Under this Rule, a judge is disqualified whenever the judge’s impartiality might reasonably be questioned, regardless of whether any of the specific provisions of paragraphs (A)(1) through (6) apply. In many jurisdictions, the term “recusal” is used interchangeably with the term “disqualification.”
 A judge’s obligation not to hear or decide matters in which disqualification is required applies regardless of whether a motion to disqualify is filed.
 The rule of necessity may override the rule of disqualification. For example, a judge might be required to participate in judicial review of a judicial salary statute, or might be the only judge available in a matter requiring immediate judicial action, such as a hearing on probable cause or a temporary restraining order. In matters that require immediate action, the judge must disclose on the record the basis for possible disqualification and make reasonable efforts to transfer the matter to another judge as soon as practicable.
 The fact that a lawyer in a proceeding is affiliated with a law firm with which a relative of the judge is affiliated does not itself disqualify the judge. If, however, the judge’s impartiality might reasonably be questioned under paragraph (A), or the relative is known by the judge to have an interest in the law firm that could be substantially affected by the proceeding under paragraph (A)(2)(c), the judge’s disqualification is required.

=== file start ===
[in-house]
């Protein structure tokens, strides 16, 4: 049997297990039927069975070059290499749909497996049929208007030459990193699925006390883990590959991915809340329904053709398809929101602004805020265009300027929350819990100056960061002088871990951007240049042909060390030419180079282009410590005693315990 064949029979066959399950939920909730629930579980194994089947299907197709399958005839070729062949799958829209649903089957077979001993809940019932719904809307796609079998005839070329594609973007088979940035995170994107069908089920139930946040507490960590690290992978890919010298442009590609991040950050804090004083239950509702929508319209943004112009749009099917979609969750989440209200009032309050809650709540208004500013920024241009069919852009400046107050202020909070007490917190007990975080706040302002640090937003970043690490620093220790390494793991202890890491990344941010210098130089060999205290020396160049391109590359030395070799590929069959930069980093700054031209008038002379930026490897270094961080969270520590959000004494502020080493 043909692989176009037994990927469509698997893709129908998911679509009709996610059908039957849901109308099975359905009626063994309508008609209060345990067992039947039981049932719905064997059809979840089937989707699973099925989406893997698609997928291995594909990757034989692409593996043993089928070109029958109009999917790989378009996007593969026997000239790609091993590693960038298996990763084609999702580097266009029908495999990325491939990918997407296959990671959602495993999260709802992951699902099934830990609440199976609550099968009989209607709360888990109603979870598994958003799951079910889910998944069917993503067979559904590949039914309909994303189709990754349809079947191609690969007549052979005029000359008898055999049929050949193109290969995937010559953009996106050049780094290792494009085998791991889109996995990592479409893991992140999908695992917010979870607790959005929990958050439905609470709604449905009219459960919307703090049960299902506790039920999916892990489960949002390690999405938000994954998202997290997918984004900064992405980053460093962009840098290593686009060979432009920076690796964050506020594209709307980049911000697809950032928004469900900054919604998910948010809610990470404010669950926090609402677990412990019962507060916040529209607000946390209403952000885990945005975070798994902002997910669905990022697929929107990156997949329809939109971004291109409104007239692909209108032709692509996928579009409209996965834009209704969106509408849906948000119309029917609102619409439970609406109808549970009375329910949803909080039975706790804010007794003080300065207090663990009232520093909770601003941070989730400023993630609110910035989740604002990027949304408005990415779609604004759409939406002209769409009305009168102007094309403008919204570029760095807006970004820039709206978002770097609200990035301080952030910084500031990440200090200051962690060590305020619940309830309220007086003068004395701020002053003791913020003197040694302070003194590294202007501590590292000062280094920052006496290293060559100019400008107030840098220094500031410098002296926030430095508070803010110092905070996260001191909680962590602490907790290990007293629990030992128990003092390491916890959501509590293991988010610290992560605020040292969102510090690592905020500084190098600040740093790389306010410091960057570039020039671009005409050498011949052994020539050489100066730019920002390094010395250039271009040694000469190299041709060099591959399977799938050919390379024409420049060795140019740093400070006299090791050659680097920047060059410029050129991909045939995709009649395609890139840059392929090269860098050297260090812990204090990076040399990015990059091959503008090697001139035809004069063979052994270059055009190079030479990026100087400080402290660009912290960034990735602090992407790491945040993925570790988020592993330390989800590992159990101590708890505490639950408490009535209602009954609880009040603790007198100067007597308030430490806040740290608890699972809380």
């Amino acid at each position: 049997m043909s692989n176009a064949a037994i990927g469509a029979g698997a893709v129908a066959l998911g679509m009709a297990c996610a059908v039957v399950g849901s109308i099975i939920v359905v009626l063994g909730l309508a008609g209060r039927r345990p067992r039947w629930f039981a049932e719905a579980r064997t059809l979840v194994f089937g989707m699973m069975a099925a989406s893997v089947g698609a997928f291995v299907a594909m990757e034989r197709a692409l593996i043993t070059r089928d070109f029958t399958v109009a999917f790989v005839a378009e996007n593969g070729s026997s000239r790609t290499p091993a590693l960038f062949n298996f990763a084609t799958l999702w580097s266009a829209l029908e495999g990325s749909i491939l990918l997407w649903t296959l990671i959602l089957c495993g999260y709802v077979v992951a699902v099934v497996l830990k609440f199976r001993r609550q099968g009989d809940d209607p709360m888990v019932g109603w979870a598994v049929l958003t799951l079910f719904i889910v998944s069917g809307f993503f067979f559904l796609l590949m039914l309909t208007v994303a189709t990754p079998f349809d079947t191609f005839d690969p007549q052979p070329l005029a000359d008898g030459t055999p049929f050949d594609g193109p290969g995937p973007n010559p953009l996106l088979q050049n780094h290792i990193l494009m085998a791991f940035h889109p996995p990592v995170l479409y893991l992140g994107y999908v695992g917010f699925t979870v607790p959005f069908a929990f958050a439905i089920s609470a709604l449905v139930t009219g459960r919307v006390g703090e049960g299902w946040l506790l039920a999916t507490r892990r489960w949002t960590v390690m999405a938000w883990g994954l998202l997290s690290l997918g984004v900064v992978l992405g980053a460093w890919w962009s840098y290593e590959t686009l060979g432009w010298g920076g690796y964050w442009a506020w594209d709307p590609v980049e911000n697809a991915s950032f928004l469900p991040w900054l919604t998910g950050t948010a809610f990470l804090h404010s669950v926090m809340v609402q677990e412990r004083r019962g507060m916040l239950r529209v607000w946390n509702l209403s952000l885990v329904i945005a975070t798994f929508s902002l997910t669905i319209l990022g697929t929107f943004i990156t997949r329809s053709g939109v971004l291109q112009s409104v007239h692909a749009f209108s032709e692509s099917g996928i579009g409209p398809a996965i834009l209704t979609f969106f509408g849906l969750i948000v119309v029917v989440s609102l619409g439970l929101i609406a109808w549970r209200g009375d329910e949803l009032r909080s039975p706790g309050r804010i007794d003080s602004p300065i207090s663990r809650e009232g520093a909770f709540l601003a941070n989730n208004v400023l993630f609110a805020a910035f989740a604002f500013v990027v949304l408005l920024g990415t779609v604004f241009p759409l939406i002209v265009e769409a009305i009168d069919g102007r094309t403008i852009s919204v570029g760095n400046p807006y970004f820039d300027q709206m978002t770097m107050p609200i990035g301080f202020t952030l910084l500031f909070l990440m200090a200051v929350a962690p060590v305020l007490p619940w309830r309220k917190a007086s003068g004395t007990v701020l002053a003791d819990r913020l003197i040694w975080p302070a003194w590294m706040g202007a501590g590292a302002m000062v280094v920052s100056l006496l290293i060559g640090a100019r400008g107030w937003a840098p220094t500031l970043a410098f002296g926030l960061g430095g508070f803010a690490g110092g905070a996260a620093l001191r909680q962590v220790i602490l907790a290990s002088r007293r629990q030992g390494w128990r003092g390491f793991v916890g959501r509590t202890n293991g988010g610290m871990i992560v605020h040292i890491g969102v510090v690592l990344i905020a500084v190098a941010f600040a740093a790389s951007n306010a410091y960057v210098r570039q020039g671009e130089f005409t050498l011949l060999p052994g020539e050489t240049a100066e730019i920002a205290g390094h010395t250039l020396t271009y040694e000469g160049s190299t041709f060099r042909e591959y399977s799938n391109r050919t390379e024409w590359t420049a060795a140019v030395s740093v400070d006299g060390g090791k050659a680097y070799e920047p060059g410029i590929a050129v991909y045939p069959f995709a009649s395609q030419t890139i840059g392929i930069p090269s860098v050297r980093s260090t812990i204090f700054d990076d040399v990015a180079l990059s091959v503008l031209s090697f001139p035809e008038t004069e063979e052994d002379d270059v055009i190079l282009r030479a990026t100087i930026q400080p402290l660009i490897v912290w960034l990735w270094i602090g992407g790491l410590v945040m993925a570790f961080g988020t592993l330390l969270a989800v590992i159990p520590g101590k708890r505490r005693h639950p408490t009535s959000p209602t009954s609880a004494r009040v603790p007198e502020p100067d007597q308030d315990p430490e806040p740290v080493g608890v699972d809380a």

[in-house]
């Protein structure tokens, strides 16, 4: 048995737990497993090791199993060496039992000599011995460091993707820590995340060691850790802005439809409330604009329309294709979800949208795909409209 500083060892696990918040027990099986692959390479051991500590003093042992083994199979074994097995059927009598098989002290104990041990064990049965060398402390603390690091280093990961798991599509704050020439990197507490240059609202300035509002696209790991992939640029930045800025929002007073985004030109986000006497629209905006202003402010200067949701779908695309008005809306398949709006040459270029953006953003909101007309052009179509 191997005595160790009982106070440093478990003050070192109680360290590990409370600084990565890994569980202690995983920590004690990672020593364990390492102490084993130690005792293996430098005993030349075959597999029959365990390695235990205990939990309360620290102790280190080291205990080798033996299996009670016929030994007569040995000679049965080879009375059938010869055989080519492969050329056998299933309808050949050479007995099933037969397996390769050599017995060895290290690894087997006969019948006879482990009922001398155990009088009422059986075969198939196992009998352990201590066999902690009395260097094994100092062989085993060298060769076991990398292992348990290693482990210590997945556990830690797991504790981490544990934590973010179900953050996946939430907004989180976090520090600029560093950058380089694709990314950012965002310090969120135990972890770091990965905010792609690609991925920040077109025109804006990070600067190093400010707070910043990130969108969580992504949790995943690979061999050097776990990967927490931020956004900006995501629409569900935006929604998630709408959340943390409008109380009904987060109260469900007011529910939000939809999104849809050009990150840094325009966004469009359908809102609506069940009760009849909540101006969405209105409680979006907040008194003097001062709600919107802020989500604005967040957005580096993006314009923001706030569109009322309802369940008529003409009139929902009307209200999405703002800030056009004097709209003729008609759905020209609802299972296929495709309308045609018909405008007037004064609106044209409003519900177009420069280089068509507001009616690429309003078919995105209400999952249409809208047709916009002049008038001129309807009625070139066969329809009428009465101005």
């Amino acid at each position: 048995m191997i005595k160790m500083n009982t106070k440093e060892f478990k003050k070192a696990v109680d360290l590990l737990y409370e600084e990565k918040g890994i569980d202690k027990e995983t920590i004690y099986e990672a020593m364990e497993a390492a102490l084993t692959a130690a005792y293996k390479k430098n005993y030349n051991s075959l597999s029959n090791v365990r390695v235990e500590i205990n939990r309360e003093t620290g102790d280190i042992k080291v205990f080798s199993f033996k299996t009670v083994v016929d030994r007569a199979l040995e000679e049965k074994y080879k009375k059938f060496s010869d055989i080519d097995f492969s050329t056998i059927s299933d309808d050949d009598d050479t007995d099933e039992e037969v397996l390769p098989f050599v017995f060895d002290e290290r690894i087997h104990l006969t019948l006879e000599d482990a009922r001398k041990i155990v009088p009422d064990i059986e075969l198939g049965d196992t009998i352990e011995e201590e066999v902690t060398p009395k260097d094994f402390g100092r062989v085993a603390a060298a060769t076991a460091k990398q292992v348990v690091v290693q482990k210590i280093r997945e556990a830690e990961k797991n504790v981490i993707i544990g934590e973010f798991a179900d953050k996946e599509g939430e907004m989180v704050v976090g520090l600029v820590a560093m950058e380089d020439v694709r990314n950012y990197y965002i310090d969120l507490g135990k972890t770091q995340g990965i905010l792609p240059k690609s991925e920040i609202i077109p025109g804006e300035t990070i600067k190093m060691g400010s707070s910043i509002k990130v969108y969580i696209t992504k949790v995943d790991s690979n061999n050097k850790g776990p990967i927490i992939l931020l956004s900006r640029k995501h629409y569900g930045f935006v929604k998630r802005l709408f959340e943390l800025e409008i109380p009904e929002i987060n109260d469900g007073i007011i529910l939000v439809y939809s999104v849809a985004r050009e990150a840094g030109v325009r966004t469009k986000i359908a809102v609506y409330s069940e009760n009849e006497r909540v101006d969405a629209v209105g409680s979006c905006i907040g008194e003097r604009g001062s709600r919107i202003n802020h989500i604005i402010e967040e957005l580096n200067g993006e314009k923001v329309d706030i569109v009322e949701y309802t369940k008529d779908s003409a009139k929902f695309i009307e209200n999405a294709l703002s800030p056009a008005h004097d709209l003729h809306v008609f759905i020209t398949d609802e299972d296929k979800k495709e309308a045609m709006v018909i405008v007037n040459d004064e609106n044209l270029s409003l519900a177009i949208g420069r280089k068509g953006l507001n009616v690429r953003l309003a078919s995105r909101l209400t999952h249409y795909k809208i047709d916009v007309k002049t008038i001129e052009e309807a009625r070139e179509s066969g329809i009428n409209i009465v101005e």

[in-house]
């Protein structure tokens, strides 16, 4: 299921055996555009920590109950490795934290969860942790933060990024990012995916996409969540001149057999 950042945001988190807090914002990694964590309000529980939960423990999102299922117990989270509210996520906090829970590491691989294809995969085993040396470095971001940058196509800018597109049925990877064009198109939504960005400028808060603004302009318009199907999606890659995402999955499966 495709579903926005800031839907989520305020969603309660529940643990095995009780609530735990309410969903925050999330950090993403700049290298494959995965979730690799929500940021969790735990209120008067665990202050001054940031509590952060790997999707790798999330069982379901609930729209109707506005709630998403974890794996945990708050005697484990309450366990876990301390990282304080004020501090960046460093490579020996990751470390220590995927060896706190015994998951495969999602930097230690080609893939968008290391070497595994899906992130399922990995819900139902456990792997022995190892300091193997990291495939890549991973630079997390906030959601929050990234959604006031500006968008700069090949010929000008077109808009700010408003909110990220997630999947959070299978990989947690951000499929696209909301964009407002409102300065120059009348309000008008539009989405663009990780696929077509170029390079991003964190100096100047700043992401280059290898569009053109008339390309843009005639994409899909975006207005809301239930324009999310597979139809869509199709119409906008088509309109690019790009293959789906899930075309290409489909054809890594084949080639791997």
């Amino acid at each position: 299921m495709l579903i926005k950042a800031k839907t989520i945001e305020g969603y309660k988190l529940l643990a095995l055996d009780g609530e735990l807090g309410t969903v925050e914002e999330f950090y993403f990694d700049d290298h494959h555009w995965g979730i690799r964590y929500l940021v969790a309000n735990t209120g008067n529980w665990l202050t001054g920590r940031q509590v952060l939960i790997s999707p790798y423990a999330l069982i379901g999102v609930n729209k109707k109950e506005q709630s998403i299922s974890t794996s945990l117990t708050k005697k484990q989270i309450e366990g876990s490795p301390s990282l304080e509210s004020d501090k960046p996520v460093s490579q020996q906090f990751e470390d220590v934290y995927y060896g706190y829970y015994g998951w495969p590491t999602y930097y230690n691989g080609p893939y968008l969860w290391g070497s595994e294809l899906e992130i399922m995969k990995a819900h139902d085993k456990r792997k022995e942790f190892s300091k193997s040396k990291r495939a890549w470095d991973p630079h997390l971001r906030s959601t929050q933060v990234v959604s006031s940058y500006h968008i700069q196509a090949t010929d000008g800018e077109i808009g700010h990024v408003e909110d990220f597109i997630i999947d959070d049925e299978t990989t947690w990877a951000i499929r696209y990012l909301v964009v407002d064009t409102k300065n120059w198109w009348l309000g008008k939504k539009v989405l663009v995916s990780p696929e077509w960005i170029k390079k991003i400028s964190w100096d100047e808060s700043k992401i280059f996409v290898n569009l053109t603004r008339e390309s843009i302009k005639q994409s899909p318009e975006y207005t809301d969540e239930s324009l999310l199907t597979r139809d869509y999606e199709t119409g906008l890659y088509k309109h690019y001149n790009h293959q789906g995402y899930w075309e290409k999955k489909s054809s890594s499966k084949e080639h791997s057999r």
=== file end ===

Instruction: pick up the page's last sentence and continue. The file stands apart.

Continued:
A judge should disclose on the record information that the judge believes the parties or their lawyers might reasonably consider relevant to a possible motion for disqualification, even if the judge believes there is no basis for disqualification.
 “Economic interest,” as set forth in the Terminology section, means ownership of more than a de minimis legal or equitable interest. Except for situations in which a judge participates in the management of such a legal or equitable interest, or the interest could be substantially affected by the outcome of a proceeding before a judge, it does not include:
(1) an interest in the individual holdings within a mutual or common investment fund;
(2) an interest in securities held by an educational, religious, charitable, fraternal, or civic organization in which the judge or the judge’s spouse, domestic partner, parent, or child serves as a director, officer, advisor, or other participant;
(3) a deposit in a financial institution or deposits or proprietary interests the judge may maintain as a member of a mutual savings association or credit union, or similar proprietary interests; or
(4) an interest in the issuer of government securities held by the judge.